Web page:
With the U.S. presidential election somewhat in the rearview — despite the incumbent’s refusal to concede — President-Elect Joe Biden will have an opportunity to re-make key government agencies from the top-down, including the U.S. Department of Housing and Urban Development (HUD).
New appointees at HUD — as well as Federal Housing Finance Agency, and Consumer Financial Protection Bureau — may mean “a new level of stringency for how fair housing and Real Estate Settlement Procedures Act laws are enforced, as well as new policies for promoting homeownership and affordability in underserved communities,” Ruben Gonzalez, the chief economist at Keller Williams, told Inman.
A report from Vox connected former Atlanta Mayor Keisha Lance Bottoms to the job. Lance Bottoms was at one time considered a vice-presidential candidate for Biden and rose to more national prominence this summer as Atlanta was the epicenter of protests against racism and police brutality. The report also named Tampa Mayor Jane Castor, a former chief of police for the Tampa Police Department, as a good fit for the job.
Data For Progress, a progressive think tank put out a “progressive cabinet report,” which named a number of possibilities for the position and what the appointee’s goals should be.
“Under a progressive administration, the department should be committed to ending the national housing crisis via increased funding for affordable housing and via zoning reform,” the report reads.
The first name in the report was Diane Yentel, the president of the National Low Income Housing Coalition. She worked at HUD under the Obama and Biden administration and has worked with both Oxfam America and the Massachusetts Coalition for the Homeless.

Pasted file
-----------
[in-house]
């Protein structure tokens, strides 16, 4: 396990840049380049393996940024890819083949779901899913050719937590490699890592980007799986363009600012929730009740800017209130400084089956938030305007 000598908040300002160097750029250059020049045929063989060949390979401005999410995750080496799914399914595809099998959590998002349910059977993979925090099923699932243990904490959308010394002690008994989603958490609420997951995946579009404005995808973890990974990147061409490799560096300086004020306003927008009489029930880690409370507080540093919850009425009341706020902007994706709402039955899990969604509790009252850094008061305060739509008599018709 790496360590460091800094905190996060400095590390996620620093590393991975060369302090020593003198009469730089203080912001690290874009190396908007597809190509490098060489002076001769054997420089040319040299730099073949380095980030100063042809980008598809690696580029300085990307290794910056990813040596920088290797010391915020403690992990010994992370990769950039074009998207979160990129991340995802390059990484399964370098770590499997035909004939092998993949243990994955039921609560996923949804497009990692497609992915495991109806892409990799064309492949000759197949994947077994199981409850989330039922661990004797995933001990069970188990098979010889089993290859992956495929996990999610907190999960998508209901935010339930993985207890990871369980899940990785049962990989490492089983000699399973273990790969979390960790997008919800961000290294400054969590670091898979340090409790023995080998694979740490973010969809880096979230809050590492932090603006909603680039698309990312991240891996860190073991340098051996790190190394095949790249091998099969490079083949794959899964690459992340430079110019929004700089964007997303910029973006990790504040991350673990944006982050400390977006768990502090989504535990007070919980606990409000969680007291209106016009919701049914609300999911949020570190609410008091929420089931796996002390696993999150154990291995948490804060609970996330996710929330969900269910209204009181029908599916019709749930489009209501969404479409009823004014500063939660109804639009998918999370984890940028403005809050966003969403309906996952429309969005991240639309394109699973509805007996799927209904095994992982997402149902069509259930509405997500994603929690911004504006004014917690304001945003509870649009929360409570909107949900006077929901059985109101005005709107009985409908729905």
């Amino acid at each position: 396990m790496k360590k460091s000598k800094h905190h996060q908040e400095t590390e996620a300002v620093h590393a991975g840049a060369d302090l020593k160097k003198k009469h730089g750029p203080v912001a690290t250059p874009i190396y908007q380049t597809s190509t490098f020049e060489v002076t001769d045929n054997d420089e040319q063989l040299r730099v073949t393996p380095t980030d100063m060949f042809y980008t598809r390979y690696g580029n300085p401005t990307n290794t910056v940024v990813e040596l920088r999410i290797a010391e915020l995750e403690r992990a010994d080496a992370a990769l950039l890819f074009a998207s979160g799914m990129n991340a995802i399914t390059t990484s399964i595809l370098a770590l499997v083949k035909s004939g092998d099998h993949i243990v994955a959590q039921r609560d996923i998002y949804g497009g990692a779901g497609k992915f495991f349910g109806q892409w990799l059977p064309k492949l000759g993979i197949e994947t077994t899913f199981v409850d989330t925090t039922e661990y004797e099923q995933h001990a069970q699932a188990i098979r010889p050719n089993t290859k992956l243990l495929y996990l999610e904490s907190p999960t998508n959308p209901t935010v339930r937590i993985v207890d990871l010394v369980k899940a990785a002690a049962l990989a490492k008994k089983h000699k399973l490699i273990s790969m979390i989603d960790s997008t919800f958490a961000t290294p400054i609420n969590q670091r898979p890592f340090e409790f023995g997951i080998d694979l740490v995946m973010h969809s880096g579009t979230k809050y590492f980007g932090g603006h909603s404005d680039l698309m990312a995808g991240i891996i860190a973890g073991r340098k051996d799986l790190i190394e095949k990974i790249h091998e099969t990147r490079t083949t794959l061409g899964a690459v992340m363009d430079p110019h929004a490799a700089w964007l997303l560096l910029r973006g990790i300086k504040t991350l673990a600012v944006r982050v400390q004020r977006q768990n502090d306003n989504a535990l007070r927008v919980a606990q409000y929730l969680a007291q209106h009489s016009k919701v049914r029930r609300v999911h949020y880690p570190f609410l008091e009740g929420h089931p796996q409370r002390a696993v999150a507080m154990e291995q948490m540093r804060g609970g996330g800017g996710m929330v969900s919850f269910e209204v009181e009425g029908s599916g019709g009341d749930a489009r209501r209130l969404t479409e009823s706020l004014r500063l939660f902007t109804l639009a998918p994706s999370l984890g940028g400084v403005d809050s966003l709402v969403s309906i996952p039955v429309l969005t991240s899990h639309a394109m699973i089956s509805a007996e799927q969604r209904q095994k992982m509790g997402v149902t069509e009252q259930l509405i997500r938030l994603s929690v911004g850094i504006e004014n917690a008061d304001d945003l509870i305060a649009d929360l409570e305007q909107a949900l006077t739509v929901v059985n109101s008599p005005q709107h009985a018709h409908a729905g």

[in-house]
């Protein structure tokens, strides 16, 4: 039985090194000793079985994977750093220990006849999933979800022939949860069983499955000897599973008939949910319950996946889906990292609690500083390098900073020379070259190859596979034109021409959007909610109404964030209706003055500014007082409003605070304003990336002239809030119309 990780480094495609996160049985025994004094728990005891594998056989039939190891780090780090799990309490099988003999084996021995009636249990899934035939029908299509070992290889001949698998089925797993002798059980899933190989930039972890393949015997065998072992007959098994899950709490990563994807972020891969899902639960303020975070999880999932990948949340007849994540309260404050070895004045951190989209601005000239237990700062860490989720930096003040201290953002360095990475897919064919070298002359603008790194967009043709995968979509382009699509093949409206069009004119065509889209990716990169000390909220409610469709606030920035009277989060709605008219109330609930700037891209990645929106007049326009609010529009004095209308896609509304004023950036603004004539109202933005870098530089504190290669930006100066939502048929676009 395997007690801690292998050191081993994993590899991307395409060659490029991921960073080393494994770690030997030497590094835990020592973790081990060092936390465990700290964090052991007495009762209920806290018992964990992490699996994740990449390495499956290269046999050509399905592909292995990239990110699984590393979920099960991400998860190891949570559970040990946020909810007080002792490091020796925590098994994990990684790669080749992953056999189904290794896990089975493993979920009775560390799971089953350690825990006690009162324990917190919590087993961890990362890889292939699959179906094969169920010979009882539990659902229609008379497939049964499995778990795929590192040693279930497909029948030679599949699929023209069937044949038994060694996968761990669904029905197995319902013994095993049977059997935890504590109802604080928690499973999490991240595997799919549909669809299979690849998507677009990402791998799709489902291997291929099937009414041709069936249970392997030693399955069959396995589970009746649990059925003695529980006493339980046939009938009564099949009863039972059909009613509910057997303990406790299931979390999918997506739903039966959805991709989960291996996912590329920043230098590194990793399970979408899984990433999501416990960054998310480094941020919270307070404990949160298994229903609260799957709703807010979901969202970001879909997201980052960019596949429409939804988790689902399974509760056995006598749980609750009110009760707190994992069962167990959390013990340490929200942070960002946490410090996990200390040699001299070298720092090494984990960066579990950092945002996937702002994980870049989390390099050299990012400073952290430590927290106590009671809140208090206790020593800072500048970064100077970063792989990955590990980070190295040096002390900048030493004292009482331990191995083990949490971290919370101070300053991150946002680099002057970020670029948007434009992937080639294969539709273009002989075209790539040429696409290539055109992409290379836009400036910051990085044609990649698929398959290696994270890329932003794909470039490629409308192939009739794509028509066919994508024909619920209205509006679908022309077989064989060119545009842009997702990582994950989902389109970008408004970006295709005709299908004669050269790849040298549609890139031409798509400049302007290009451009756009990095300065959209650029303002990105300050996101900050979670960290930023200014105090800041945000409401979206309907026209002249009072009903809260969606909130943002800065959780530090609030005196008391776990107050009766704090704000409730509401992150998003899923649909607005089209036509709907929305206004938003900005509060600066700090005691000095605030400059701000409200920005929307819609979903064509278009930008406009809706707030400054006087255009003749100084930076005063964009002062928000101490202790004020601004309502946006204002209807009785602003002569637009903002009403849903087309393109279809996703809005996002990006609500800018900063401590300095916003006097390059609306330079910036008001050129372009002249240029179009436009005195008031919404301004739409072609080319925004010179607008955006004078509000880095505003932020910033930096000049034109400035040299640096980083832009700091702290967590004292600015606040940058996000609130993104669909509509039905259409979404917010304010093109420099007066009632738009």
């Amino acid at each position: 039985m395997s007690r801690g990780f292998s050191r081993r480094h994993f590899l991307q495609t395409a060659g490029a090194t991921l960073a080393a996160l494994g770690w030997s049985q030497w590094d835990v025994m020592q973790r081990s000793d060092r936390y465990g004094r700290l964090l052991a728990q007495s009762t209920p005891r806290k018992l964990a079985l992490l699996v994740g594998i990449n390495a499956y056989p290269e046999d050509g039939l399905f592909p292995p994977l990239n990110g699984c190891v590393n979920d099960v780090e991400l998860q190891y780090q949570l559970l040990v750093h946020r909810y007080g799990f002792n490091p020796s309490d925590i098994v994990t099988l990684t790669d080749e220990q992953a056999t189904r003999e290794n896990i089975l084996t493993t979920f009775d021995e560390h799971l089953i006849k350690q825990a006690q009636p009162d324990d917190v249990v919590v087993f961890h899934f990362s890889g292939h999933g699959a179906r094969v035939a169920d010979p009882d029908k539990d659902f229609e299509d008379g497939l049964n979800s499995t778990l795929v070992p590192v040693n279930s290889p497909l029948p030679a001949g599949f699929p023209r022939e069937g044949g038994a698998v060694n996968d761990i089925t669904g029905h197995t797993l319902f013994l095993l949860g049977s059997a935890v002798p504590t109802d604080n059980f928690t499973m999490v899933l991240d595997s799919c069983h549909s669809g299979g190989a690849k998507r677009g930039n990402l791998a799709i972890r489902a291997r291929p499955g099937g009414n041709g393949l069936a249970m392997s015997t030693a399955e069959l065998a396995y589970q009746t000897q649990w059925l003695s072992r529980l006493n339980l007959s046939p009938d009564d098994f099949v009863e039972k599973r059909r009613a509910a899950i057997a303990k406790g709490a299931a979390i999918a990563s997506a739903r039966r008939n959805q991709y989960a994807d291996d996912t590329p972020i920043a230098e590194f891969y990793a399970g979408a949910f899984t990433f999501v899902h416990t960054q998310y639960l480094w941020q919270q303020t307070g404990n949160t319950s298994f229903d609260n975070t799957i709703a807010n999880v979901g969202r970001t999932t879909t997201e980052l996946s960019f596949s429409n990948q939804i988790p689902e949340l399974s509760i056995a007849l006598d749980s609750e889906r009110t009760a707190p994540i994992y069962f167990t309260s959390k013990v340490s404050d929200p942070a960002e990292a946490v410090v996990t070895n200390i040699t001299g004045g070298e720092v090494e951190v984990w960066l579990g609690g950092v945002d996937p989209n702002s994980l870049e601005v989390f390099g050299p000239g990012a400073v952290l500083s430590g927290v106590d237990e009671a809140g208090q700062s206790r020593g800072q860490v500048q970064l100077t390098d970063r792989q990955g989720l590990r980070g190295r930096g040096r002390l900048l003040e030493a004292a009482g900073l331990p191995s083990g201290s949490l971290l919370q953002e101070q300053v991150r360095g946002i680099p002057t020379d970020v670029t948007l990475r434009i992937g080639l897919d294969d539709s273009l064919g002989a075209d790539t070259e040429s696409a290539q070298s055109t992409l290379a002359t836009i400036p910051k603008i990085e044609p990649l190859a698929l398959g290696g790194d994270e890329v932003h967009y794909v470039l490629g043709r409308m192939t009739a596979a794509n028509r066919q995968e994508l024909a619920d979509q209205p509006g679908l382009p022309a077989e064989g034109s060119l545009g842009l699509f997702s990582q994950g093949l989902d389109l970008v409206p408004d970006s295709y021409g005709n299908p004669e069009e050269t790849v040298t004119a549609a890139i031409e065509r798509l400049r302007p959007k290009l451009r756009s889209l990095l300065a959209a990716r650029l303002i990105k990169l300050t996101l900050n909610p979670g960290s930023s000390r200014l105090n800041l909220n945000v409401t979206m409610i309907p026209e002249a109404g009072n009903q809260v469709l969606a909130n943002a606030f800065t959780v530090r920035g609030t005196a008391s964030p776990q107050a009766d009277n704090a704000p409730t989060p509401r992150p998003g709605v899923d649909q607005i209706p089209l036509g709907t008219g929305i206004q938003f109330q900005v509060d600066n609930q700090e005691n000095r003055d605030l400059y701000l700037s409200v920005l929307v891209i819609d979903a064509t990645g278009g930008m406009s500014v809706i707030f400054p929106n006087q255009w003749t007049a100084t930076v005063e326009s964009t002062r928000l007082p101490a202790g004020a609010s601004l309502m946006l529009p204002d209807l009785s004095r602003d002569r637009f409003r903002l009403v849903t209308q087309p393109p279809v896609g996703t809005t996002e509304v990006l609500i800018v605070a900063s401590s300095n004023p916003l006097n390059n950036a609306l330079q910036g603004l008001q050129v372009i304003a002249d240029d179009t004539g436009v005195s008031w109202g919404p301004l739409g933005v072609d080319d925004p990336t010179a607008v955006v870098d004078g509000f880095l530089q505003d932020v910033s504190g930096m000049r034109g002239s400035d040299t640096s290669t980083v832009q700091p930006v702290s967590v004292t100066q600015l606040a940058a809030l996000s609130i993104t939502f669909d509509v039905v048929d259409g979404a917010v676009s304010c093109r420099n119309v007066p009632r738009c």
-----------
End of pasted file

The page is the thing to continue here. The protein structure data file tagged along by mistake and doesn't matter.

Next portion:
“Yentel is an advocate of zoning reform, increased investment in affordable housing, increased funding for McKinney-Vento grants to end homelessness, the ability of formerly incarcerated people to receive public housing, and a national right to counsel for tenants facing eviction,” the report reads.
“Yentel has experience in both the Department of Housing and Urban Development and in civil society where she helps formulate housing policy,” the report continues. “As such, she would be a non-controversial, highly-qualified choice for the position.”
The report also names Congressman Chuy García, Congresswoman Rashida Tlaib, Jackson, Mississippi, Mayor Chokwe Antar Lumumba and Maria Foscarinis, a professor and anti-homelessness advocacy leader.
Politico also put out a massive report on the names being considered for various cabinet positions and named Alvin Brown, the former mayor of Jacksonville, Florida, at the top of the list. The political report also names Lance Bottoms and Yentel, as well as Congresswoman Karen Bass and Maurice Jones, who served as HUD deputy secretary in the Obama administration.
Bass, like Lance Bottoms, was at one time on the Biden administration’s shortlist for a potential vice president, before he ultimately chose California Sen. Kamala Harris.
Of the many names being floated, most of them have been women, which is a rarity for HUD. A woman has not led the agency since Patricia Harris, more than four decades ago.
New York Governor Andrew Cuomo has also been speculated as a potential pick for a cabinet position — as he previously served as HUD Secretary under Bill Clinton — but he has since publicly said he doesn’t have interest in any positions within the Biden administration at this time, according to a number of media reports.